A Note From Fatty: Today’s post comes to you courtesy of Dr. BotchedExperiment, who spends all his time busting sick moves, thinking deep thoughts, wearing a square hat, and writing angry letters about things ranging from the way cheese smells to the deplanetization of Pluto (an outrage!).
Today, he is angry about the whole bike/doping situation. I find his logic compelling, and his anger cathartic. Enjoy!
Letâ€™s get a couple things out of the way
There are two reasons doping exists in cycling. 1) Each individual cyclist is highly competitive. 2) For the top riders, there are millions of dollars at stake. Desire and money; prestige and cash. Thatâ€™s it. Show me a sport where there is no money involved and the athletes donâ€™t care whether they win, and Iâ€™ll show you a sport where no oneâ€™s cheating.
When I hear cyclists and pundits say that professional road cycling is too hard and it forces the riders to cheat, I want to pull my hair and bang my head against a solid surface. It seems these folks have never heard of track cycling, in which some races last ONE MINUTE and yet, track cycling has every bit a performance enhancing drug (PED) problem as road cycling.
Compare and Contrast: American Football and Cycling
Americaâ€™s National Football League (NFL) is the most financially successful and fastest growing sports league in the world. American football is also one of the sports in which athletes would most benefit from using performance enhancing drugs.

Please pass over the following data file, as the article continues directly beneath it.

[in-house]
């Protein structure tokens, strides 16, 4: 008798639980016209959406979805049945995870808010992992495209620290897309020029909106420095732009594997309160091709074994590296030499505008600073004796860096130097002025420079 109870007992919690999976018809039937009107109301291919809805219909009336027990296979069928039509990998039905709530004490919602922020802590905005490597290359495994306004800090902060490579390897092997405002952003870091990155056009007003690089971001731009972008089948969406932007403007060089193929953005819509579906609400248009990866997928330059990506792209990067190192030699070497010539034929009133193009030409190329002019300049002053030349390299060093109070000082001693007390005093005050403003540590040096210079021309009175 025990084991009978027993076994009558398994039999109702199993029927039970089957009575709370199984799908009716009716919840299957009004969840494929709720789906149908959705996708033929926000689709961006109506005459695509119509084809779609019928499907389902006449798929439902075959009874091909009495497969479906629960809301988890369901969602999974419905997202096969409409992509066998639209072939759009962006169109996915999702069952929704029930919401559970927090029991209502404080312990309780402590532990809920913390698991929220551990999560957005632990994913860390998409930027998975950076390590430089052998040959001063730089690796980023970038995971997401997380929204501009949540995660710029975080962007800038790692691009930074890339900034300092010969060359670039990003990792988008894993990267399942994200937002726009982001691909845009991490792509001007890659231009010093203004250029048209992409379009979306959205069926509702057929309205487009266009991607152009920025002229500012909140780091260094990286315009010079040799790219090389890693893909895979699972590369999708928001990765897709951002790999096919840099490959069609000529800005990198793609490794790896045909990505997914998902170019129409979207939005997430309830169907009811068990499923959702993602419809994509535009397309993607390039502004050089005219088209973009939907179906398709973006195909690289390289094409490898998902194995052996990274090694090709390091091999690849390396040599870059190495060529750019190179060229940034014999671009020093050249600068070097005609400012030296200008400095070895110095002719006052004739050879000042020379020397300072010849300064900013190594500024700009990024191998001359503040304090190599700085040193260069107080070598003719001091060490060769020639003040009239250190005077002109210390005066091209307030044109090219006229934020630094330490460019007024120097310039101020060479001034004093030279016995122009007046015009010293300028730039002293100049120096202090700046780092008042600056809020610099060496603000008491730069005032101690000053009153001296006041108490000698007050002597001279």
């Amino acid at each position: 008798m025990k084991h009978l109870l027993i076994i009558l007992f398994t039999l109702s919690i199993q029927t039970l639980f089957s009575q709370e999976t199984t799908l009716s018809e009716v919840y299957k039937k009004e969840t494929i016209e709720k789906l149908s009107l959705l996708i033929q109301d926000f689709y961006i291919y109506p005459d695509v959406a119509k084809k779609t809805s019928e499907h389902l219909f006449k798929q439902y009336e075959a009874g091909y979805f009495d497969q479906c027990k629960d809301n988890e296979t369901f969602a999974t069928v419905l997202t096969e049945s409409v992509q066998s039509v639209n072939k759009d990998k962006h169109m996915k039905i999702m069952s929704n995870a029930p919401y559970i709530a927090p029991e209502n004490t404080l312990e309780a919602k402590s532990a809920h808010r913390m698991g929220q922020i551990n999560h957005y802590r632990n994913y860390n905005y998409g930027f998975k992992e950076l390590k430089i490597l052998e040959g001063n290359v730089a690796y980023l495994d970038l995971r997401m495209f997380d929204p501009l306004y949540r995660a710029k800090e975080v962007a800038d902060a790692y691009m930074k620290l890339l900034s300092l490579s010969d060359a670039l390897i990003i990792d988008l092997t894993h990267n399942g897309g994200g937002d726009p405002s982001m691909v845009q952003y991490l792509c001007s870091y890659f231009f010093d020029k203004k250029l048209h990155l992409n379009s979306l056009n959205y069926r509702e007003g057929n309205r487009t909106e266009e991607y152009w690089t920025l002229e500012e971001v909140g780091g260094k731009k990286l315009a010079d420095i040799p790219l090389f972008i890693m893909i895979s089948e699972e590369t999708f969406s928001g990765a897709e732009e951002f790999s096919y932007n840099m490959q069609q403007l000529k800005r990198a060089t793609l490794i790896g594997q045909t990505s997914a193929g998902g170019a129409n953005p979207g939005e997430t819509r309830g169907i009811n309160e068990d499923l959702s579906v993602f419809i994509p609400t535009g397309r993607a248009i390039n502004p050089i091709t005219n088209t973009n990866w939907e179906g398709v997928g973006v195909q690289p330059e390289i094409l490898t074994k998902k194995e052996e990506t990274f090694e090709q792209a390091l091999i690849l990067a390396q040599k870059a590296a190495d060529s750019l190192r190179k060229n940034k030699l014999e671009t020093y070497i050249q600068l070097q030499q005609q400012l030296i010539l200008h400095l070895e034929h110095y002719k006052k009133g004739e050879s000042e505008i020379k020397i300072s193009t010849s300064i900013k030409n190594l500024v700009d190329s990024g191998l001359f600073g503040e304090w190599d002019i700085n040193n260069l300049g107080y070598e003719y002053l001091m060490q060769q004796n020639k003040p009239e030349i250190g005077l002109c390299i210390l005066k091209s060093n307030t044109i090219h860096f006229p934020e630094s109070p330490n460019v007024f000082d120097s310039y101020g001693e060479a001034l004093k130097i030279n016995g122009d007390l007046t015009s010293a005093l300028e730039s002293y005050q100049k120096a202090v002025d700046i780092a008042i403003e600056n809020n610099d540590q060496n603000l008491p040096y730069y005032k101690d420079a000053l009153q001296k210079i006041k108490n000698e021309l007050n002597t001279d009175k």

Only recently has the NFL bumped up its penalties for a positive for a performance enhancing substance: 1st positive = 1/4 season, 2nd positive = 3/8 season, 3rd positive = 1 season. As you know, cycling has a 1st offence 2 year suspension, compounded by a 2 year Pro Tour suspension, making a 4 year ban for a 1st offence.
The NFL doesnâ€™t use blood for any tests, only urine, and astoundingly only recently started testing for most masking agents and considering their presence as a positive drug test. The NFL still doesnâ€™t test for amphetamines. Cycling uses blood, urine, and is trying to get DNA, and tests for an astounding array of substances.
While there are potentially millions of dollars at stake for each NFL player, in cycling, there are only a handful of riders capable of making that type of income.
In every way, NFL players have more reason to use performance enhancing drugs than cyclists, and yet the NFL has never been perceived to have a PED problem. I have never heard anyone say â€œYeah, but the Superbowl winning team was probably on steroids,â€ or, â€œLadanian Tomlinson couldnâ€™t be that good naturally, he must be on human growth hormone.â€